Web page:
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Modification of sentence – Sec.420 I.P.C. – Public servant gave false certificate as landless poor for obtaining land from Govt. – trial court convicted both accused under sec.420, 465, 467, 468, 471 and 120B IPC – Appeal court convicted under sec.420 and sec.177 – High court confirm the same – Apex court held that The essential ingredients to attract Section 420 IPC are : (i) cheating; (ii) dishonest inducement to deliver property or to make, alter or destroy any valuable security or anything which is sealed or is capable of being converted into a valuable security and (iii) mens rea of the accused at the time of making the inducement. There is no evidence to show that there was such fraudulent dishonest intention on the part of the appellant in issuing certificate in favour of Lal Chand. Issuance of false certificate cannot be said to be with dishonest intention to make wrongful gain for himself. Since the ingredients of Section 420 IPC are not proved, the conviction of the appellant under Section 420 IPC, cannot be sustained and the same is set aside. For conviction under Section 177 IPC, the appellate court has awarded the sentence of imprisonment of six months which was confirmed by the High Court. It was submitted that allotment of land to Lal Chand was also cancelled, which, in our view has to be taken into consideration while considering the question of sentence imposed on the appellant. The appellant is said to have already undergone the sentence for a period of 51/2 months. For the conviction under Section 177 IPC, the sentence of imprisonment imposed on the appellant is modified to the period already undergone. = CRIMINAL APPEAL NO. 1837 OF 2014 (Arising out of S.L.P. (Crl.) No. 2331/2014) BISHAN DAS .. Appellant Versus STATE OF PUNJAB AND ANR. ..Respondents = 2014 Aug. Part – http://judis.nic.in/supremecourt/filename=41848

Modification of sentence – Sec.420 I.P.C. – Public servant gave false certificate as landless poor for obtaining land from Govt. – trial court convicted both accused under sec.420, 465, 467, 468, 471 and 120B IPC – Appeal court convicted under sec.420 and sec.177 – High court confirm the same – Apex court held that The essential ingredients to  attract  Section  420   IPC  are  :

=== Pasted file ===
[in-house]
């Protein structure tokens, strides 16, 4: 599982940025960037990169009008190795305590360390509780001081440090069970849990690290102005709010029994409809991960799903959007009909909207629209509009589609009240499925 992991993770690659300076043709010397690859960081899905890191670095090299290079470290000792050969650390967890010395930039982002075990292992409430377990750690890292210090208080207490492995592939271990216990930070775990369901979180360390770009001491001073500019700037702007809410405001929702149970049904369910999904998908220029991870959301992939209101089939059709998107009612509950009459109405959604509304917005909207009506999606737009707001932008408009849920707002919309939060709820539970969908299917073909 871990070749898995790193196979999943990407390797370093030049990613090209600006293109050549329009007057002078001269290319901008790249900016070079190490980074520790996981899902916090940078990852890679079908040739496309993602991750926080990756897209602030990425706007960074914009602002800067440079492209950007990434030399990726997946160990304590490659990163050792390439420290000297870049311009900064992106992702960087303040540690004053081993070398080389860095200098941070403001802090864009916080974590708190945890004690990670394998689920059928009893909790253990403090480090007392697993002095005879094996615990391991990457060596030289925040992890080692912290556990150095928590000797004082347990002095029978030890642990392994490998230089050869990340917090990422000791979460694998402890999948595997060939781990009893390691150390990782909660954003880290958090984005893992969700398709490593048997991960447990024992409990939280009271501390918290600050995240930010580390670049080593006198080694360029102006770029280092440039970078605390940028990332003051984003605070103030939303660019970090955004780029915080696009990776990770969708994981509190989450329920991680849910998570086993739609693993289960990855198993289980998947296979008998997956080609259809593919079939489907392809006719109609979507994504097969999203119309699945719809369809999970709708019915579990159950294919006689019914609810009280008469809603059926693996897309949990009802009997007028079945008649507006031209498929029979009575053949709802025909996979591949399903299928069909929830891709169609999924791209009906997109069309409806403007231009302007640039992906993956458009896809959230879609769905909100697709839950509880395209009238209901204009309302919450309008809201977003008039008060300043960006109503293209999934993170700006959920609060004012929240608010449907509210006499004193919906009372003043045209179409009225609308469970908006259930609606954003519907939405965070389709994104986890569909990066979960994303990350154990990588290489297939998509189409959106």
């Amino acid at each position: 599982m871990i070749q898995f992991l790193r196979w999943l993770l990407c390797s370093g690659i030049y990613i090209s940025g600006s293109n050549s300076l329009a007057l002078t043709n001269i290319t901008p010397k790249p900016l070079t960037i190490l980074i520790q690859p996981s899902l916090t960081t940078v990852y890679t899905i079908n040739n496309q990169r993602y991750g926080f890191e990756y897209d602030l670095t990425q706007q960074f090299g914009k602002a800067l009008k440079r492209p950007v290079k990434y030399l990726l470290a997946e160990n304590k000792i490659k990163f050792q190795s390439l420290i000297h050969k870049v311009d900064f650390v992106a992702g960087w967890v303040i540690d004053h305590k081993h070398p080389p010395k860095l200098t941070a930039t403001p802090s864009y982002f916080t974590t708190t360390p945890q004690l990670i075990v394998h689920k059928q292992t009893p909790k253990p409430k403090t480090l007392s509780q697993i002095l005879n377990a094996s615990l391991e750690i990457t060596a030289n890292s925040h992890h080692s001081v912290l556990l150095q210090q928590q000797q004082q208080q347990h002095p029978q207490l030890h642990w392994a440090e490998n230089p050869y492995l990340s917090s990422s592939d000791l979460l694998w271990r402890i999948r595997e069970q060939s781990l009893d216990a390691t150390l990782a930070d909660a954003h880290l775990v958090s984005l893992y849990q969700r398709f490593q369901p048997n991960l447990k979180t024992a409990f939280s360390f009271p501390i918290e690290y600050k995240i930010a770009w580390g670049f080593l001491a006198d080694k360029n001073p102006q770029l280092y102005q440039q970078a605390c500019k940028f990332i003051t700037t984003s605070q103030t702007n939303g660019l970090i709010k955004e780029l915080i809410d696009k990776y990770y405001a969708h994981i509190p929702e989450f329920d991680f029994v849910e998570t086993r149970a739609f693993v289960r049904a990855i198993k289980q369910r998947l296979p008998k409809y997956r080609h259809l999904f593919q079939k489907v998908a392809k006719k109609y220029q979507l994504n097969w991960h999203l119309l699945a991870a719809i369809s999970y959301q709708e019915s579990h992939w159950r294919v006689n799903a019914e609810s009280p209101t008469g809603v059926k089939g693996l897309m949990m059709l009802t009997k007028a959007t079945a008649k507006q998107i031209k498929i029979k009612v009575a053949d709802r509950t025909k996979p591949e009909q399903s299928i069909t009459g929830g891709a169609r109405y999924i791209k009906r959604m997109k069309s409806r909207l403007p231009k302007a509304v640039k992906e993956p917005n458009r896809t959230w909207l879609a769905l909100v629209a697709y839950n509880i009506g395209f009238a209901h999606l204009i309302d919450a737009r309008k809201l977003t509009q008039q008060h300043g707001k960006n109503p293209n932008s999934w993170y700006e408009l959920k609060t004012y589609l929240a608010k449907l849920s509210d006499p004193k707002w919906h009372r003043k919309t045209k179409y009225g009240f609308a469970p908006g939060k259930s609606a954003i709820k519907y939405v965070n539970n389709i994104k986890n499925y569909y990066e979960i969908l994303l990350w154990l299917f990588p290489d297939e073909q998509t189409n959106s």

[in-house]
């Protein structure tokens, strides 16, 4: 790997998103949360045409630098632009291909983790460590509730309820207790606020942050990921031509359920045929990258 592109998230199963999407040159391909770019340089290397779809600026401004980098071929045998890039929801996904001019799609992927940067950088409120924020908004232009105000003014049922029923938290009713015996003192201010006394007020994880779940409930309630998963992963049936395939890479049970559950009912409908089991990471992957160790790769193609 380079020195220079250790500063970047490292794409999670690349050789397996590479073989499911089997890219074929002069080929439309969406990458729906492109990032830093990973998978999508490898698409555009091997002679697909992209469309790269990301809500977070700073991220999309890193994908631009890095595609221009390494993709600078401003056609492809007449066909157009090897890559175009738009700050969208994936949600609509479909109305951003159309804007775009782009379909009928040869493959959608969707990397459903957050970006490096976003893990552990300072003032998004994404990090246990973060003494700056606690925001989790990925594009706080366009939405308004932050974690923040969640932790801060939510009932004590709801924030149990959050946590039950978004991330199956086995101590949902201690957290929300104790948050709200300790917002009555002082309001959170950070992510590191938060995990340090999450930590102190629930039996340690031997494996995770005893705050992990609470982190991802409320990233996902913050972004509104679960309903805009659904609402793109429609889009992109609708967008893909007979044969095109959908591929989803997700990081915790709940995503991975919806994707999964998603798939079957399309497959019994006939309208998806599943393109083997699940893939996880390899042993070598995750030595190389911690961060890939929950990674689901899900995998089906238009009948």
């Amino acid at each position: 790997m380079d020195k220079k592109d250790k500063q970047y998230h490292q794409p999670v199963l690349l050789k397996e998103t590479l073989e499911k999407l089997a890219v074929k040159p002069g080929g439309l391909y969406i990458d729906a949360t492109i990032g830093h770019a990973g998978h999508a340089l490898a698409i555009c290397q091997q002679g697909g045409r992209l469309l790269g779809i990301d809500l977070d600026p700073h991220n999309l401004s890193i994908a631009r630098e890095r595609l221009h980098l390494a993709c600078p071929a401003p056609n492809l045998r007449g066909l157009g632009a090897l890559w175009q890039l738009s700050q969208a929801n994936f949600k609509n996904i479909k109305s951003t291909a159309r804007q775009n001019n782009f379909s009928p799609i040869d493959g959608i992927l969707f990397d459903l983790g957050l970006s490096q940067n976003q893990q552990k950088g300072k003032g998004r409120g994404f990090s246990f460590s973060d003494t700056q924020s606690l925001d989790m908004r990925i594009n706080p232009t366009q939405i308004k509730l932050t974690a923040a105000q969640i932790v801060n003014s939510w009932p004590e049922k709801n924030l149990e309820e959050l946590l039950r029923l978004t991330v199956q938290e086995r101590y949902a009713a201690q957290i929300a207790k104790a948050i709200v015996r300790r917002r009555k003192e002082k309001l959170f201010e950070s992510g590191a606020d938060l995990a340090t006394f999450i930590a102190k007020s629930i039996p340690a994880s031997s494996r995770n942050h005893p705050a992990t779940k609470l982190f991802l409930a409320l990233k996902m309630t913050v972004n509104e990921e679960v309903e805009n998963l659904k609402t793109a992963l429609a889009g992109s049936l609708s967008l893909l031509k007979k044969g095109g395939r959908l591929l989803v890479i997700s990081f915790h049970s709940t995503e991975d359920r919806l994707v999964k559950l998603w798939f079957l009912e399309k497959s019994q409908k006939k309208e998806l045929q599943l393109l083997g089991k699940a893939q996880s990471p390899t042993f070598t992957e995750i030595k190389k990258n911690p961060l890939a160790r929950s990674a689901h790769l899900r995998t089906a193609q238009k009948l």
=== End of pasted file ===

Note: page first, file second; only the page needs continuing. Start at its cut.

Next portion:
(i) cheating; (ii) dishonest inducement to deliver property or  to  make,  alter or destroy any valuable security or anything which is sealed or  is  capable of being converted into a valuable  security  and  (iii)  mens  rea  of  the accused at the time of making the inducement.       

There is no evidence  to show that there was such fraudulent dishonest intention on the part  of  the appellant in issuing certificate in favour of Lal Chand.   Issuance of  false certificate cannot be said to be with dishonest intention to  make  wrongful gain for himself.    Since the  ingredients  of  Section  420  IPC  are  not proved, the conviction of the appellant  under Section 420  IPC,  cannot  be sustained and the same is set aside. For conviction under Section 177  IPC, the appellate  court  has awarded the sentence of imprisonment of six months  which was  confirmed  by the High Court.  It was submitted that allotment of land to  Lal  Chand   was

also cancelled, which, in our  view  has  to  be  taken  into  consideration while considering the question of  sentence imposed on the  appellant.   The appellant is said to have  already undergone  the sentence  for a period  of 51/2 months.   For the conviction under Section 177  IPC,  the  sentence  of imprisonment  imposed on the appellant  is modified to  the  period  already

undergone.   =

The charge against the  appellant   is

that the appellant  had knowingly  issued a false certificate  in favour  of

Lal Chand  that he did not own  any property except the land  which  he  had

made fit for cultivation,  though Lal Chand  had owned  13   kanals  and  13

marlas of land  situated in village Baruhi  and his wife   owned  70  kanals

of land in village Baruhi.   Based on the said false certificate  pretending